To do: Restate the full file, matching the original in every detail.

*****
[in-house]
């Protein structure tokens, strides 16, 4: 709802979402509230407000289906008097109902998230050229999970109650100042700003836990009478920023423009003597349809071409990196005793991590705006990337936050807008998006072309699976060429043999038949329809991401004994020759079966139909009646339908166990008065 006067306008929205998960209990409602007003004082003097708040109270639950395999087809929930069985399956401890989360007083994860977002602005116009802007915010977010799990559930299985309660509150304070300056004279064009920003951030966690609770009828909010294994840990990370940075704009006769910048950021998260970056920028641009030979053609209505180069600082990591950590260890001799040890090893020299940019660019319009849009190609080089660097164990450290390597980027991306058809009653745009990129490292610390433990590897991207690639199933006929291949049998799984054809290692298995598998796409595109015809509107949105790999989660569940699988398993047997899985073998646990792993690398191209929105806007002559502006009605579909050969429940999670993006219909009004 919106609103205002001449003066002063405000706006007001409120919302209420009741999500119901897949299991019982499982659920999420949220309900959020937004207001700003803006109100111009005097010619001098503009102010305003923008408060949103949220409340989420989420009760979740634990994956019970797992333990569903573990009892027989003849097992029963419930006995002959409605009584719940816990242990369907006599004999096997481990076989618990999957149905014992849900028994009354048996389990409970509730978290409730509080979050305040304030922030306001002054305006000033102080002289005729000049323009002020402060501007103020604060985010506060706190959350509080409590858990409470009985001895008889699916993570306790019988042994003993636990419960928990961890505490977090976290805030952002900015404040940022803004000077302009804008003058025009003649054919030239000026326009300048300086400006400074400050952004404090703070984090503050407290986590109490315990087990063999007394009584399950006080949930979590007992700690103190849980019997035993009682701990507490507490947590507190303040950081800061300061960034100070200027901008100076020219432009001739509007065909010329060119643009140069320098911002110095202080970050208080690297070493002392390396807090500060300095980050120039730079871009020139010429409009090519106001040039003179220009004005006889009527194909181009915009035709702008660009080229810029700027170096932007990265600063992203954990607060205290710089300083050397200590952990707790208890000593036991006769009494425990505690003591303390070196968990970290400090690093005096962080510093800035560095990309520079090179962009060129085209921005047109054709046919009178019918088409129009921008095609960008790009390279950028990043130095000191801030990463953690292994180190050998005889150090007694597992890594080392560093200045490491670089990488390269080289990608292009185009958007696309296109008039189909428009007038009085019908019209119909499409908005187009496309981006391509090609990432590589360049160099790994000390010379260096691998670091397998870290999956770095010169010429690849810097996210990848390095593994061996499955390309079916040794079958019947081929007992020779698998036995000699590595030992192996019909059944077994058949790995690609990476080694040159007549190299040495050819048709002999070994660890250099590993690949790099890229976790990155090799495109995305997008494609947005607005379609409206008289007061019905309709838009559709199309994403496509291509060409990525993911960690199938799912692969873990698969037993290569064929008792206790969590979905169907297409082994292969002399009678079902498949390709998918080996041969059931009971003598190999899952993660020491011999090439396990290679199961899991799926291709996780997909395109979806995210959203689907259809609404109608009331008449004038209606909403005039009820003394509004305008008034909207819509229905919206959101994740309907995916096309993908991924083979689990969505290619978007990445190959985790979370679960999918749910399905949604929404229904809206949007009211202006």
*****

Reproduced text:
[in-house]
């Protein structure tokens, strides 16, 4: 709802979402509230407000289906008097109902998230050229999970109650100042700003836990009478920023423009003597349809071409990196005793991590705006990337936050807008998006072309699976060429043999038949329809991401004994020759079966139909009646339908166990008065 006067306008929205998960209990409602007003004082003097708040109270639950395999087809929930069985399956401890989360007083994860977002602005116009802007915010977010799990559930299985309660509150304070300056004279064009920003951030966690609770009828909010294994840990990370940075704009006769910048950021998260970056920028641009030979053609209505180069600082990591950590260890001799040890090893020299940019660019319009849009190609080089660097164990450290390597980027991306058809009653745009990129490292610390433990590897991207690639199933006929291949049998799984054809290692298995598998796409595109015809509107949105790999989660569940699988398993047997899985073998646990792993690398191209929105806007002559502006009605579909050969429940999670993006219909009004 919106609103205002001449003066002063405000706006007001409120919302209420009741999500119901897949299991019982499982659920999420949220309900959020937004207001700003803006109100111009005097010619001098503009102010305003923008408060949103949220409340989420989420009760979740634990994956019970797992333990569903573990009892027989003849097992029963419930006995002959409605009584719940816990242990369907006599004999096997481990076989618990999957149905014992849900028994009354048996389990409970509730978290409730509080979050305040304030922030306001002054305006000033102080002289005729000049323009002020402060501007103020604060985010506060706190959350509080409590858990409470009985001895008889699916993570306790019988042994003993636990419960928990961890505490977090976290805030952002900015404040940022803004000077302009804008003058025009003649054919030239000026326009300048300086400006400074400050952004404090703070984090503050407290986590109490315990087990063999007394009584399950006080949930979590007992700690103190849980019997035993009682701990507490507490947590507190303040950081800061300061960034100070200027901008100076020219432009001739509007065909010329060119643009140069320098911002110095202080970050208080690297070493002392390396807090500060300095980050120039730079871009020139010429409009090519106001040039003179220009004005006889009527194909181009915009035709702008660009080229810029700027170096932007990265600063992203954990607060205290710089300083050397200590952990707790208890000593036991006769009494425990505690003591303390070196968990970290400090690093005096962080510093800035560095990309520079090179962009060129085209921005047109054709046919009178019918088409129009921008095609960008790009390279950028990043130095000191801030990463953690292994180190050998005889150090007694597992890594080392560093200045490491670089990488390269080289990608292009185009958007696309296109008039189909428009007038009085019908019209119909499409908005187009496309981006391509090609990432590589360049160099790994000390010379260096691998670091397998870290999956770095010169010429690849810097996210990848390095593994061996499955390309079916040794079958019947081929007992020779698998036995000699590595030992192996019909059944077994058949790995690609990476080694040159007549190299040495050819048709002999070994660890250099590993690949790099890229976790990155090799495109995305997008494609947005607005379609409206008289007061019905309709838009559709199309994403496509291509060409990525993911960690199938799912692969873990698969037993290569064929008792206790969590979905169907297409082994292969002399009678079902498949390709998918080996041969059931009971003598190999899952993660020491011999090439396990290679199961899991799926291709996780997909395109979806995210959203689907259809609404109608009331008449004038209606909403005039009820003394509004305008008034909207819509229905919206959101994740309907995916096309993908991924083979689990969505290619978007990445190959985790979370679960999918749910399905949604929404229904809206949007009211202006």